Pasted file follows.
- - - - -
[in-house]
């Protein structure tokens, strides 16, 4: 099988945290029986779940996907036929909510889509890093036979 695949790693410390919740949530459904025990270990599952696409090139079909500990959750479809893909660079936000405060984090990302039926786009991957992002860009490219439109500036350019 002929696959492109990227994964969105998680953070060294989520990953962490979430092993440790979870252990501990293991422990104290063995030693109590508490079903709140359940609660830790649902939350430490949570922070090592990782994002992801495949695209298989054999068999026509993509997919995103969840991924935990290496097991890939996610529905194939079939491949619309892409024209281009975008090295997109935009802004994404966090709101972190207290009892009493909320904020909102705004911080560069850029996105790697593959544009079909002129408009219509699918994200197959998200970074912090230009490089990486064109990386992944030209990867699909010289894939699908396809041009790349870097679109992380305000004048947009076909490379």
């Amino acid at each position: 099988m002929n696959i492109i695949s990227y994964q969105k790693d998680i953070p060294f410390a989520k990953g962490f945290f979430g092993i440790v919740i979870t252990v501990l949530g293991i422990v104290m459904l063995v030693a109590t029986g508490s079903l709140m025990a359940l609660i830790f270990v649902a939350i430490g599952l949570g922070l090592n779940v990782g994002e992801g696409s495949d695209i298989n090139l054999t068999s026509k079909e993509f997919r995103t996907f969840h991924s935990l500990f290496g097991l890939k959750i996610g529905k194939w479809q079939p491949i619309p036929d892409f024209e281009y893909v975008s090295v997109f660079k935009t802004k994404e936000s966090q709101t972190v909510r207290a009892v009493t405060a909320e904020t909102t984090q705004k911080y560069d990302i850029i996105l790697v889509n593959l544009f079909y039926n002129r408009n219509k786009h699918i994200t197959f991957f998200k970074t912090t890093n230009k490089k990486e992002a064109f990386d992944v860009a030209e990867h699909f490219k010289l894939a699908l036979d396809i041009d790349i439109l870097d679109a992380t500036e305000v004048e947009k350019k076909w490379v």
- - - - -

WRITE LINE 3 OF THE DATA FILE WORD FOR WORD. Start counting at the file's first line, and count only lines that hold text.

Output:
């Amino acid at each position: 099988m002929n696959i492109i695949s990227y994964q969105k790693d998680i953070p060294f410390a989520k990953g962490f945290f979430g092993i440790v919740i979870t252990v501990l949530g293991i422990v104290m459904l063995v030693a109590t029986g508490s079903l709140m025990a359940l609660i830790f270990v649902a939350i430490g599952l949570g922070l090592n779940v990782g994002e992801g696409s495949d695209i298989n090139l054999t068999s026509k079909e993509f997919r995103t996907f969840h991924s935990l500990f290496g097991l890939k959750i996610g529905k194939w479809q079939p491949i619309p036929d892409f024209e281009y893909v975008s090295v997109f660079k935009t802004k994404e936000s966090q709101t972190v909510r207290a009892v009493t405060a909320e904020t909102t984090q705004k911080y560069d990302i850029i996105l790697v889509n593959l544009f079909y039926n002129r408009n219509k786009h699918i994200t197959f991957f998200k970074t912090t890093n230009k490089k990486e992002a064109f990386d992944v860009a030209e990867h699909f490219k010289l894939a699908l036979d396809i041009d790349i439109l870097d679109a992380t500036e305000v004048e947009k350019k076909w490379v």